All of that said, the legislation isn't going to do enough to prevent major, looming problems. Between 20 billion and 30 billion "IOT" devices are expected to be connected to the internet by 2020 worldwide. And as Bruce Schneier has noted on occasion, the origins of this market failure begin with an apathetic cycle of dysfunction between both hardware vendors and consumers, something that the market alone has shown it's not capable of -- or seriously interested in -- fixing:

"The market can't fix this because neither the buyer nor the seller cares. The owners of the webcams and DVRs used in the denial-of-service attacks don't care. Their devices were cheap to buy, they still work, and they don't know any of the victims of the attacks. The sellers of those devices don't care: They're now selling newer and better models, and the original buyers only cared about price and features. There is no market solution, because the insecurity is what economists call an externality: It's an effect of the purchasing decision that affects other people. Think of it kind of like invisible pollution."

So while this law may be a start, it's going to take a lot more than U.S.-specific legislation to fix this particular market failure, assuming such laws don't actually manage to make the problem worse. Smart networks, smarter engineers, better routers, better code, and better communications between companies, governments, activists, and other stakeholders are all essential to get ahead of this particular threat. Fixing the internet of broken things requires a massive, over-arching, holistic effort, one that doesn't exist yet, and unfortunately isn't likely to gain serious momentum until after the internet of broken things check comes due.

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Filed Under: cfaa, congress, iot, mandates, researchers, security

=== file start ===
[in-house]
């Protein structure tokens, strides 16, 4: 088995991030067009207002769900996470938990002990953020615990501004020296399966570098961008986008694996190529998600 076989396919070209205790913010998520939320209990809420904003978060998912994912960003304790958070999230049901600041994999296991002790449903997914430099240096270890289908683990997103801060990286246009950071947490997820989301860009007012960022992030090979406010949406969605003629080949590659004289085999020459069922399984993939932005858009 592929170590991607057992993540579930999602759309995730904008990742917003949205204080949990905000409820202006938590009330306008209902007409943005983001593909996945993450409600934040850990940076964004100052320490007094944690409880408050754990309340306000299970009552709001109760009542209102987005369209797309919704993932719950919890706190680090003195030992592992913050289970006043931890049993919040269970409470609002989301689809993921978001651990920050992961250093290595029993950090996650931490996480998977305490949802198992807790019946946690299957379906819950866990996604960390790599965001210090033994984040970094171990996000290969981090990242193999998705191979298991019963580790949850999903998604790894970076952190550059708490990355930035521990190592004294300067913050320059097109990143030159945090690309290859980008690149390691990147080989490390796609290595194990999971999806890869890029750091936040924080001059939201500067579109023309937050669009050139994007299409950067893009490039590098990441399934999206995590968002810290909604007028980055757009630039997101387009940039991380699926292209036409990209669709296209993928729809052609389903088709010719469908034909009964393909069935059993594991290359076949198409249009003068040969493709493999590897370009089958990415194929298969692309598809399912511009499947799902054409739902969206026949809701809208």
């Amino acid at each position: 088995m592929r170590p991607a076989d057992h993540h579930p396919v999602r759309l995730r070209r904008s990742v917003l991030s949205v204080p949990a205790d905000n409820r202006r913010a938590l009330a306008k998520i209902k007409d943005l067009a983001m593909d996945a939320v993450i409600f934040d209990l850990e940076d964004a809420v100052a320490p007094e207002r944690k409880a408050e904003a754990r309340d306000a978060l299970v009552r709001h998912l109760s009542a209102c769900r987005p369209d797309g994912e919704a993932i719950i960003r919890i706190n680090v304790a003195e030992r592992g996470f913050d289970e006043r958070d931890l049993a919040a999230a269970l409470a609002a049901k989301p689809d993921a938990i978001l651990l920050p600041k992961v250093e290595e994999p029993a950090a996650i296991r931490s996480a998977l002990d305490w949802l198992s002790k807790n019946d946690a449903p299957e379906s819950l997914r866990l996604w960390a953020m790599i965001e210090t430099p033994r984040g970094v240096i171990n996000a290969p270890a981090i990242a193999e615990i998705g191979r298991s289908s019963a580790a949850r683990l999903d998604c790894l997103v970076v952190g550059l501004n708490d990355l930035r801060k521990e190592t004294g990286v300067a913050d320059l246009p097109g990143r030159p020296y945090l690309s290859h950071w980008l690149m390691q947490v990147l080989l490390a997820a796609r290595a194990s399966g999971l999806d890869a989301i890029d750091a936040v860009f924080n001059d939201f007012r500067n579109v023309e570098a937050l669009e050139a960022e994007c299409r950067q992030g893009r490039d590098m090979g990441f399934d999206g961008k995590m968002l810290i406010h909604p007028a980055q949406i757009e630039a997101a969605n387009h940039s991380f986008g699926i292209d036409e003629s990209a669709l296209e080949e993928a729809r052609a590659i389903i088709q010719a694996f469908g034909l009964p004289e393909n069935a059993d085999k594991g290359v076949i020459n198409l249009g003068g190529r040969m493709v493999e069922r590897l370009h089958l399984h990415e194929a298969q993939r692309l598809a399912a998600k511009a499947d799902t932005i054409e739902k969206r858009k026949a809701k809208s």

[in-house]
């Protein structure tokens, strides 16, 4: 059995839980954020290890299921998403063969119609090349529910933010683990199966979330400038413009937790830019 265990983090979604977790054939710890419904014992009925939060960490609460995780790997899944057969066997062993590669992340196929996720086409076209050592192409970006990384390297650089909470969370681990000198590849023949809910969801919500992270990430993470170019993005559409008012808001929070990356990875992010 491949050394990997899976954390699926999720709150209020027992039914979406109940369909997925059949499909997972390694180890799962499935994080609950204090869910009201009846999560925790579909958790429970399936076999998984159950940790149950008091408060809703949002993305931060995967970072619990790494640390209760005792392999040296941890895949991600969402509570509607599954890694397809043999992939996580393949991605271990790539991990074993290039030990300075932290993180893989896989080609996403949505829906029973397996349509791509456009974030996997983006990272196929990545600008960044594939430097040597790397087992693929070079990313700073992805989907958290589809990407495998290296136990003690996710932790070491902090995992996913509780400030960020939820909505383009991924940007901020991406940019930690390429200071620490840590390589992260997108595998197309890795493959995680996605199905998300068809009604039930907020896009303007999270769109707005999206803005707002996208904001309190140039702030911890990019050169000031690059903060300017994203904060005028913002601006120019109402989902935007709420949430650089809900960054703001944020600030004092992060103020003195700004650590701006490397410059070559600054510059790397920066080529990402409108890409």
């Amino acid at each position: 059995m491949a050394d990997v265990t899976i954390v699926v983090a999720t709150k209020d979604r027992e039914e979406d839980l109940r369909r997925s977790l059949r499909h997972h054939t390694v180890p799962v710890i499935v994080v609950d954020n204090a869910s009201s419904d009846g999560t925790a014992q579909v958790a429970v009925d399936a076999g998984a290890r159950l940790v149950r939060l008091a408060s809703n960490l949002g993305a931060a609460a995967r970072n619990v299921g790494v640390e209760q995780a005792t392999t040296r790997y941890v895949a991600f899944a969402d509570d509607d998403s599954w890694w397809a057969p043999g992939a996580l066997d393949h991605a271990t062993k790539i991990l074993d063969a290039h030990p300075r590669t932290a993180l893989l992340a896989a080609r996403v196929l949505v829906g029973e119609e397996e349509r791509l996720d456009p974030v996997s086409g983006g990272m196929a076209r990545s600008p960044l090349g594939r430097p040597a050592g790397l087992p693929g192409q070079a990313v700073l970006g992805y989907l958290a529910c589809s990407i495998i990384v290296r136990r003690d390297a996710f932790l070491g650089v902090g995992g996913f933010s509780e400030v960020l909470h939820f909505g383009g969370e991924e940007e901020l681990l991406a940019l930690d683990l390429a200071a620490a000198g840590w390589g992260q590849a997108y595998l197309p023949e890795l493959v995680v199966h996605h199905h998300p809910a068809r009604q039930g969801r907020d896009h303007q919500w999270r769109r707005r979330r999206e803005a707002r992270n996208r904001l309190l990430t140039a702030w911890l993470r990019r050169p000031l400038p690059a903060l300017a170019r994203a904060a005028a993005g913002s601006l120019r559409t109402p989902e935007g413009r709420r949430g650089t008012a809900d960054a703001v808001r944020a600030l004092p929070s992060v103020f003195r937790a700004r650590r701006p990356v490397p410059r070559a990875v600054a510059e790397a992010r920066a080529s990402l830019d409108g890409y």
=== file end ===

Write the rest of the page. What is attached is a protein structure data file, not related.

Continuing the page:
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  1. identicon
    Sok Puppette, 7 Aug 2017 @ 4:54pm

    Fuck "smart networks"

    Or at least fuck them as most often conceived.

    If the network wants to protect its own resources by not allowing huge traffic floods, especially without some indication that the recipient actually wants the data, that's good. If the network wants to start guaranteeing that the source address on a packet bears some relation to where that packet came from, that's also good.

    But oddly enough the people pushing "smart networks" don't want to make networks smart when it comes to dealing with their own internal functions, because that's actually hard. Nobody wants to actually redo the routing infrastructure.

    Instead, what they want to do is to spy on traffic, filter it, "collect intelligence" from it, and sometimes react to it... including with things that you could reasonably call security attacks. In the process they'll introduce a bunch of complexity and create gridlock by making everything depend on everything else. And they'll further blur the lines about what you're allowed to do to somebody else's traffic. Those are actively bad for security.

    Not to mention the number of things they'll simply break, because it's crazy hard to look at the traffic between two other parties and intuit what they're actually doing.

    They'll also create the machinery for an Internet police state. I'm not saying there's any kind of conspiracy to do that. I'm saying that that's what the technology is actually good for, regardless of anybody's current intentions.

    Anybody who suggests "smart networks" as a solution for any kind of privacy problem needs their head examined.

    If some piece of shit endpoint misbehaves, then other endpoints need to protect themselves, and the network needs to stay out of it.